REID: Yes.

STEVENS: And it`s nothing short of democracy.

REID: I will tell you. We are out of time.

But I have some Republican friends. People are surprised I have Republican friends. I do have Republican friends. And what they tell me, to a person, to a man and a woman, is the only cure is, they have to lose and lose again. And when they are really in the wilderness, maybe then they will try to find their way back to the light.


But, if they don`t lose, nothing will change. That is at least what my Republican friends tell me.

But we will leave it there for now.

Former Senator Doug Jones, who Alabama made a huge mistake by not having you be senator anymore. And your replacement is, oh, lord Jesus, I won`t even discuss. And Stuart Stevens, friend of the show.

We appreciate you both. Thank you all. Thank you both.

STEVENS: Thank you.

REID: And cheers.

And coming up next: A new Republican talking point on Trump`s stolen classified documents goes something like this. Yes, Sure., what he did violated the law, but it would be a mistake to prosecute him, because, I mean, it wouldn`t be very nice.

THE REIDOUT continues after this.



REID: Tonight, the Department of Justice has filed a new motion in support of their request for a partial stay in the appointment of a special master to review the documents seized from Trump`s Mar-a-Lago estate last month.

In the filing, the DOJ pushes back on the Trump lawyers` argument that there is still a question about whether the more than 100 documents with classified markings are in fact really classified.

The DOJ writes: "Even if plaintiff had declassified these records, even if he somehow had categorized them as personal records for purposes of the Presidential Records Act, neither of which has been shown, nothing in the Presidential Records Act or any other source of law establishes a plausible claim of privilege or any other justification for an injunction restricting the government`s review and use of records at the center of an ongoing criminal and national security investigation."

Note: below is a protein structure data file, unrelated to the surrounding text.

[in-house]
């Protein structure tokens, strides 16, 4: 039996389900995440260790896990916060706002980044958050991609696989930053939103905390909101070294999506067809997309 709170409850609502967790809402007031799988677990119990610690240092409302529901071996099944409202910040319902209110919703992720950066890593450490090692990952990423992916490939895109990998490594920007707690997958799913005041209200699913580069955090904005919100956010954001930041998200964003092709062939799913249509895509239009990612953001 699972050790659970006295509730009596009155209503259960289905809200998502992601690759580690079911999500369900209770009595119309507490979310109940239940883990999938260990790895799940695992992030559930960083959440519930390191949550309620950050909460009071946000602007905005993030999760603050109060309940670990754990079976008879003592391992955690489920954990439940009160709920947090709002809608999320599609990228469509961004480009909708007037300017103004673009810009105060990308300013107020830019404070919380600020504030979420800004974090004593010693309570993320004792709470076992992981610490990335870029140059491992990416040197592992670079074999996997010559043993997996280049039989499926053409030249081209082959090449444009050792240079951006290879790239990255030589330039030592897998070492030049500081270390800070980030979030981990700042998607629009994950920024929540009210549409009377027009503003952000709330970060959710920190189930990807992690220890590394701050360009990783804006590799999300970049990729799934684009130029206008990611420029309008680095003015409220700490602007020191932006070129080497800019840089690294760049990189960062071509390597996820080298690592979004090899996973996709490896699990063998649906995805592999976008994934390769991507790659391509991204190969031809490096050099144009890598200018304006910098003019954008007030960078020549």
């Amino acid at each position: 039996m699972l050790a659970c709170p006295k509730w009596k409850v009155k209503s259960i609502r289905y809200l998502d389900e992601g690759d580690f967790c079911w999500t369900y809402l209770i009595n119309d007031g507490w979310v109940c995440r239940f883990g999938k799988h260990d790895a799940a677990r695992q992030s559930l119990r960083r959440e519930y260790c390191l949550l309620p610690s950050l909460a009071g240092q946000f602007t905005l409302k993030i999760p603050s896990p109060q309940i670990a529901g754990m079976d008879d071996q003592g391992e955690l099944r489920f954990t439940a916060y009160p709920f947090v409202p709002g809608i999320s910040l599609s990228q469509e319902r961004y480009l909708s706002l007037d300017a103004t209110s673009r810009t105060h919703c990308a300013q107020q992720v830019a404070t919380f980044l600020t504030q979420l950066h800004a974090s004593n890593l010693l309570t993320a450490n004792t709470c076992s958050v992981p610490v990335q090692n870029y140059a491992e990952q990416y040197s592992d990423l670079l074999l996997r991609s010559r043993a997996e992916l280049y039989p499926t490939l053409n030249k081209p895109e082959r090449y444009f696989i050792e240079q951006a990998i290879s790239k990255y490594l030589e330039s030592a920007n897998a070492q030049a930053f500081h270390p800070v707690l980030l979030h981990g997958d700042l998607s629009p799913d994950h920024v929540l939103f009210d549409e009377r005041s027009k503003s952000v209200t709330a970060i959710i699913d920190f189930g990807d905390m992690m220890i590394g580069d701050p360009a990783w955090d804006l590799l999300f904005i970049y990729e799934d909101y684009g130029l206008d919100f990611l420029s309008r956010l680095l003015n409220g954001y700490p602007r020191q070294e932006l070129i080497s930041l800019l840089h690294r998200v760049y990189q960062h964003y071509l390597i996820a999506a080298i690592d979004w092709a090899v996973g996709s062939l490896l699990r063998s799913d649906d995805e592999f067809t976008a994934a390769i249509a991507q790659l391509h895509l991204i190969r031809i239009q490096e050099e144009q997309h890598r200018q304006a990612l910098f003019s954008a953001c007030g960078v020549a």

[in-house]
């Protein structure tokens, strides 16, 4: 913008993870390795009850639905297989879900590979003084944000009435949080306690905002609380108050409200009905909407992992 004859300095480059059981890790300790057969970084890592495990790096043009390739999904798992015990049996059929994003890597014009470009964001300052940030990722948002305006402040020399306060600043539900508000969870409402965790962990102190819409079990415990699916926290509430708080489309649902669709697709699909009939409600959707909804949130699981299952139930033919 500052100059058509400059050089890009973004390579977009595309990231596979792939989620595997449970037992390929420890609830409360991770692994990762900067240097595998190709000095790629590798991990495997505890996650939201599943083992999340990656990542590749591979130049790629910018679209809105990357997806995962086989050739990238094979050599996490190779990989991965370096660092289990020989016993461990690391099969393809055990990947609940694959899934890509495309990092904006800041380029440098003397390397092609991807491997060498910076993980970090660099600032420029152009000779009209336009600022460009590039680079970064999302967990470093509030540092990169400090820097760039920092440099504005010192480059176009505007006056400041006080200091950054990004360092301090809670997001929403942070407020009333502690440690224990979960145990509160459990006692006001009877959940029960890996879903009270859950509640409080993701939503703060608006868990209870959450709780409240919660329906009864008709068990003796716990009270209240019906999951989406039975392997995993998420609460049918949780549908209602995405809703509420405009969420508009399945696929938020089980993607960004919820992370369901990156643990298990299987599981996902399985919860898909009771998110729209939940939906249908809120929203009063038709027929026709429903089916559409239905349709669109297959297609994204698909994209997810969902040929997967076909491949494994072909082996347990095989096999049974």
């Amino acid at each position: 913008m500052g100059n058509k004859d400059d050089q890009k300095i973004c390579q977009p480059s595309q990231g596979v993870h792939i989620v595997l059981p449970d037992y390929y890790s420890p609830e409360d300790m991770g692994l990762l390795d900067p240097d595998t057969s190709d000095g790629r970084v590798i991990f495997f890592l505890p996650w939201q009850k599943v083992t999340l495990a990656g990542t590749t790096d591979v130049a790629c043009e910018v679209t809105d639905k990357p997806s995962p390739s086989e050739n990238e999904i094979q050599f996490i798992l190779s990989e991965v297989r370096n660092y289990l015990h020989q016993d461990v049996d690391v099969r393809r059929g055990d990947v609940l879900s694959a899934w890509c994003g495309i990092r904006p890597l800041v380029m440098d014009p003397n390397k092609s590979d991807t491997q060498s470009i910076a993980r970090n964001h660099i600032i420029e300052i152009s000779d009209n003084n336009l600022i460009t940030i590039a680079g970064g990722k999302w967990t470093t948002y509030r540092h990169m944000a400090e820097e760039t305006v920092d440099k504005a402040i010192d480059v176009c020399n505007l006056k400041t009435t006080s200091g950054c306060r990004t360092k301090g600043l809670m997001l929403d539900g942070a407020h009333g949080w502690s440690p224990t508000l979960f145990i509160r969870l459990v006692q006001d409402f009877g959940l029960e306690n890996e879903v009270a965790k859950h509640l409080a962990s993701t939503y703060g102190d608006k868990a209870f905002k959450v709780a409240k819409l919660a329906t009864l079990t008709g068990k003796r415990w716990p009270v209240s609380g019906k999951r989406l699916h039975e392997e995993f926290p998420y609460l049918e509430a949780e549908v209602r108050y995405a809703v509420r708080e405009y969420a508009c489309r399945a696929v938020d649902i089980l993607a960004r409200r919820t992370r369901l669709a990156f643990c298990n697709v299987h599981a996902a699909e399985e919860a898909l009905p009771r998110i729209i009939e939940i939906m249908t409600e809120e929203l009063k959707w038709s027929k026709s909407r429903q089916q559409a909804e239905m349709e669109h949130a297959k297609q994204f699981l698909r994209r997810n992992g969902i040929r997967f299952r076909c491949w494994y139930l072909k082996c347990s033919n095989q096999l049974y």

This comes as we are awaiting a decision from the Trump-appointed judge who controls the path forward, at least for the moment, in the DOJ investigation of the documents. Judge Aileen Cannon is expected to release her decision at any time on the DOJ`s request to lift her prior restriction barring the FBI from using the seized documents in its ongoing investigation.

In the meantime, the DOJ has signaled that it would be willing to accept one of the special master candidates proposed by Trump`s legal team, Judge Raymond Dearie. Dearie is a Reagan appointee and former chief federal judge in New York. He also served on the Foreign Intelligence Surveillance Court and was one of the judges to sign off on the DOJ request for a FISA warrant to monitor former Trump campaign adviser Carter Page for an investigation into potential Russian interference in the 2016 election, which makes him an interesting choice for Trump land.